Filed under: Sedan , Toyota , South Korea The 2013 Toyota Camry is officially the car of the year in Korea . The country’s motoring press graced the Japanese sedan with the honor for the first time, officially marking a shift in prevailing Korean attitudes toward Japan and its products. According to industry analysts, buyers in the country are no longer simply choosing their purchases based on whether or not they’re made in South Korea, but rather based on quality and personal choice. That’s a big jump from a few years ago, when buyers viewed their purchases through a patriotic lens. The Camry managed to edge out a total of 44 other cars, including hardware from both Hyundai and Kia , to become the first foreign vehicle to take home the Korea Automobile Journalist Association’s Car of the Year award. As The Detroit News points out, just 10 years ago, domestic manufacturers held some 99 percent of the Korean car market. But a change in trade regulations has opened up the country considerably, and buyers now have access to a wide range of products from around the globe. As a result, Hyundai and Kia have countered by cutting prices in an attempt to keep their grip on the market. Why Toyota Camry’s Korea Car of the Year win is a big-time upset originally appeared on Autoblog on Tue, 26 Feb 2013 07:58:00 EST. Please see our terms for use of feeds .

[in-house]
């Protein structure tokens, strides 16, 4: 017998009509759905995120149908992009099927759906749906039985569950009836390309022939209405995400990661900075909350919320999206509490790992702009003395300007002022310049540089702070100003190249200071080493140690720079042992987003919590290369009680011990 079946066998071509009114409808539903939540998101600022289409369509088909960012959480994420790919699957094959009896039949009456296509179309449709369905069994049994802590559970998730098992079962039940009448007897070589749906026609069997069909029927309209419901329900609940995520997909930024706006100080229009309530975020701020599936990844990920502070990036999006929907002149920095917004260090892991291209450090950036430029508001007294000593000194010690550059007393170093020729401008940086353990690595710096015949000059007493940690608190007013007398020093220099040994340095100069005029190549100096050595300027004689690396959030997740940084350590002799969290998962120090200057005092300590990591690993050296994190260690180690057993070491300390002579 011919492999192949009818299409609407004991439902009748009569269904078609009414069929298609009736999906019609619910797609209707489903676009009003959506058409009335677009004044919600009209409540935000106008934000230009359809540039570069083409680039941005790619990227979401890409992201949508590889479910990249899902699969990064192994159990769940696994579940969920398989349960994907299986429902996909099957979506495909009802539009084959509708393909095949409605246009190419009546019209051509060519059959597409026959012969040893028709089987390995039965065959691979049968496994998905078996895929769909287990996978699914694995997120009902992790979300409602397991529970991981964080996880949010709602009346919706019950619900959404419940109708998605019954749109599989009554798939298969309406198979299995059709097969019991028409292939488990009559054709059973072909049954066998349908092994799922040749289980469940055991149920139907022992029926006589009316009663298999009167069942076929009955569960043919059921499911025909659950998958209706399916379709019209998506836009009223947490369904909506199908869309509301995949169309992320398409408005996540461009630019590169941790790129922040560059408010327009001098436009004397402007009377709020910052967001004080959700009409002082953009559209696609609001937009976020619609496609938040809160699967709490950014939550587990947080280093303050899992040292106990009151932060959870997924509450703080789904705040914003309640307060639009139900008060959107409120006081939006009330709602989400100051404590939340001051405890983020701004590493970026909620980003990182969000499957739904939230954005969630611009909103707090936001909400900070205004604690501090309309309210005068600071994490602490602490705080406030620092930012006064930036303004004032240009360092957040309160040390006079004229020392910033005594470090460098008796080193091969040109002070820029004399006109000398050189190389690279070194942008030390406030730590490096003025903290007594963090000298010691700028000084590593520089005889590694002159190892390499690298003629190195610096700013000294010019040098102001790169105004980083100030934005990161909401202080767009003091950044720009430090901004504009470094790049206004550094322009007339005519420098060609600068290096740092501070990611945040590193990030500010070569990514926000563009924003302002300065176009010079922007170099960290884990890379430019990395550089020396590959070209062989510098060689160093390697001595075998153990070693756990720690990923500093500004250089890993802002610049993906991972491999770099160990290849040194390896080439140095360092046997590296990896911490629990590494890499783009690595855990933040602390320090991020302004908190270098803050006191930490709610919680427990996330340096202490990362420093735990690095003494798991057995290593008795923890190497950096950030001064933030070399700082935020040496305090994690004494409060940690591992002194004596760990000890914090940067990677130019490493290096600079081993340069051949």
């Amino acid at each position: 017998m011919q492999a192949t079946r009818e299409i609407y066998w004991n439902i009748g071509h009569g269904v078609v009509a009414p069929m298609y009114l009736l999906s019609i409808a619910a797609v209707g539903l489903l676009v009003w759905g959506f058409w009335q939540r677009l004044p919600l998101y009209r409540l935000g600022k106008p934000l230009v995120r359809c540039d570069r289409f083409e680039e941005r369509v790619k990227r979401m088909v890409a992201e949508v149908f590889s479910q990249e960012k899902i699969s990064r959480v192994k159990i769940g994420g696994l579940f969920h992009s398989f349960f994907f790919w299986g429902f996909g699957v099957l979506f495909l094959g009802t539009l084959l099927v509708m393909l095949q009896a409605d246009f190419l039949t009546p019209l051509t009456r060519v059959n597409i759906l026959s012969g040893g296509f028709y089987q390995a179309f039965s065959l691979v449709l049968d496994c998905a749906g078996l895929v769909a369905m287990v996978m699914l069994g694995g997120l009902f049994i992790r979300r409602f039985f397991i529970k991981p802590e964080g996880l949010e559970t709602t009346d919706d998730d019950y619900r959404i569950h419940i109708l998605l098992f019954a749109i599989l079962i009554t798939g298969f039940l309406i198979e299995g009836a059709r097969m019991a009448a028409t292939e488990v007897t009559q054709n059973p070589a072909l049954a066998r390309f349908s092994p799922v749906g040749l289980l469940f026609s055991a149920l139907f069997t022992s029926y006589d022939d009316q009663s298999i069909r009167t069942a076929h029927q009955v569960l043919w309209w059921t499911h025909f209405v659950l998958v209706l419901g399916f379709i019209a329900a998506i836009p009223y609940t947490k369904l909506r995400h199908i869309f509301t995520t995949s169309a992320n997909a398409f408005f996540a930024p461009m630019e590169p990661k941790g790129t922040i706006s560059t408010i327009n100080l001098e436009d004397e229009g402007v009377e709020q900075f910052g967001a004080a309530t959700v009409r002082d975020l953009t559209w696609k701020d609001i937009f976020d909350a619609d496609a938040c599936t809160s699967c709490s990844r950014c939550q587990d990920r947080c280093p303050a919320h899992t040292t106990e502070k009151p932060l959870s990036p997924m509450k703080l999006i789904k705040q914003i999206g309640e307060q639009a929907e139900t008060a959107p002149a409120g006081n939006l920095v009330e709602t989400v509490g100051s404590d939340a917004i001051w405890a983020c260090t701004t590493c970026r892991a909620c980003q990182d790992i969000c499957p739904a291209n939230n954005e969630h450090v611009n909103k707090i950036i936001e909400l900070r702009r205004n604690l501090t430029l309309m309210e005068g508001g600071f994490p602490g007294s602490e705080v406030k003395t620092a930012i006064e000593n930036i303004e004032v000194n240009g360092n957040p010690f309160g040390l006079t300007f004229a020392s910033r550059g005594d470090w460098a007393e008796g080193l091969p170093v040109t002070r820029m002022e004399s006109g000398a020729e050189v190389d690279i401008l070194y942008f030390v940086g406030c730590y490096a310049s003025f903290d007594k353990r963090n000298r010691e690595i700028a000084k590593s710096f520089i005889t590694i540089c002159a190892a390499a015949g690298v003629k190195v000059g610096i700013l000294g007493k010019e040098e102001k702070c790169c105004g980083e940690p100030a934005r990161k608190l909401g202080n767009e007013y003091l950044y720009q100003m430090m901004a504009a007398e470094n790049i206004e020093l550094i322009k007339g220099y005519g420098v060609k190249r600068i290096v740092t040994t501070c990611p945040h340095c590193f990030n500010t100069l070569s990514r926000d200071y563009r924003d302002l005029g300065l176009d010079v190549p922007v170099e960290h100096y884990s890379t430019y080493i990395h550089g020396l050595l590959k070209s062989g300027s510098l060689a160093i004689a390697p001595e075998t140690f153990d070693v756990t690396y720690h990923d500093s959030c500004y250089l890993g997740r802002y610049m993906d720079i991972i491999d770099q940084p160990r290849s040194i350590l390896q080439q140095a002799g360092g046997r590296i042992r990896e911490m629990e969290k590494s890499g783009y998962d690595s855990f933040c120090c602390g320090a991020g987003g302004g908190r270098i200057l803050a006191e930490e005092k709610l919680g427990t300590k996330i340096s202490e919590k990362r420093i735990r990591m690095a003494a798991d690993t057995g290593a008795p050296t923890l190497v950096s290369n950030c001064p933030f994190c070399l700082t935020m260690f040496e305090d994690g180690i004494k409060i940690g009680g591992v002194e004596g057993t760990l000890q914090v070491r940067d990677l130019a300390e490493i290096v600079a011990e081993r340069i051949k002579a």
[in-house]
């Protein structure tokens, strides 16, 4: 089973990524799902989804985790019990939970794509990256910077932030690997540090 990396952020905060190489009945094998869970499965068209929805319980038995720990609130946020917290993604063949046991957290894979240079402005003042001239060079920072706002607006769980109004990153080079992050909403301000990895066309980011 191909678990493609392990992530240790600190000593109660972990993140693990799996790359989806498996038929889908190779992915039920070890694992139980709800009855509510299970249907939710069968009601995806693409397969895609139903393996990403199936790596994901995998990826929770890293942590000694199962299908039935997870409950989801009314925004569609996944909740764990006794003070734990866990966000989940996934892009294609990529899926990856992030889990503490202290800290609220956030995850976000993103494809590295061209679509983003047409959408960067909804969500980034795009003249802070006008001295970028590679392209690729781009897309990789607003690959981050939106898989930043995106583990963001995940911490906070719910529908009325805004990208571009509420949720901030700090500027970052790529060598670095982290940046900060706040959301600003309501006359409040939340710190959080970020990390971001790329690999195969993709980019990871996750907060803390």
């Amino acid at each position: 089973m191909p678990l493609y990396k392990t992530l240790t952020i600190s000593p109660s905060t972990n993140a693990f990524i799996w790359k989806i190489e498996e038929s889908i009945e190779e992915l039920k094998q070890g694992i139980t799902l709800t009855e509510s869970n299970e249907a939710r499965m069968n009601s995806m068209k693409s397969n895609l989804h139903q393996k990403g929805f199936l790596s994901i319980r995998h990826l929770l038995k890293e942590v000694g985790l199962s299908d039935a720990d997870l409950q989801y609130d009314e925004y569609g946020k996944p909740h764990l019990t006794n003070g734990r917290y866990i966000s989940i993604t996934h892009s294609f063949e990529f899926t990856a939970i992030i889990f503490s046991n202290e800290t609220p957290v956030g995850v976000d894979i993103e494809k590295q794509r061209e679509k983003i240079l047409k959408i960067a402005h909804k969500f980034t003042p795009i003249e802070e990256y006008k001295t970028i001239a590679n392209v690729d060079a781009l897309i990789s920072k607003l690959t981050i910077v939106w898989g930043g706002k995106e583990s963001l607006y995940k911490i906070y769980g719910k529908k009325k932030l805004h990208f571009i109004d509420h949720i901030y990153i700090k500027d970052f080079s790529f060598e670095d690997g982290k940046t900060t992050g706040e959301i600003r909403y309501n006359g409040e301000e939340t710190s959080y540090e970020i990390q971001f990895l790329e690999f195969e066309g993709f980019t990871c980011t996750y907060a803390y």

Filed under: Car Buying , Japan , Hyundai , Kia , Lexus , Toyota If forecasts from TrueCar.com are accurate, Hyundai and Kia will be the only automakers to post sales gains in the month of May. Mildly interesting news in itself, but the real shocking nugget is that the Korean conglomerate is expected to pass Toyota (including its Lexus luxury brand) as the third-best-selling automaker in the United States. Surely there are multiple reasons why Toyota and Lexus sales are expected to drop in May (when compared to April, 2011 and May of 2010), but parts and inventory shortages stemming from the devastating earthquake and subsequent tsunami in Japan are front and center. Credit also goes to Hyundai and Kia for the dramatic gains they have made on their Japanese and American competitors in the last few years, both in sales and in consumer perception. That said, Toyota seems likely to rebound in the coming months, so it will be an interesting exercise to follow the sales charts. When all the numbers finally come in, TrueCar.com expects the month of May to show an eight-percent drop in sales from April. As you would expect, shortages of cars imported from Japan is partly to blame, but lowered incentives from all automakers is also cited as a contributing factor. Hyundai/Kia will likely top Toyota/Lexus for No. 3 sales spot in May originally appeared on Autoblog on Tue, 31 May 2011 16:29:00 EST. Please see our terms for use of feeds .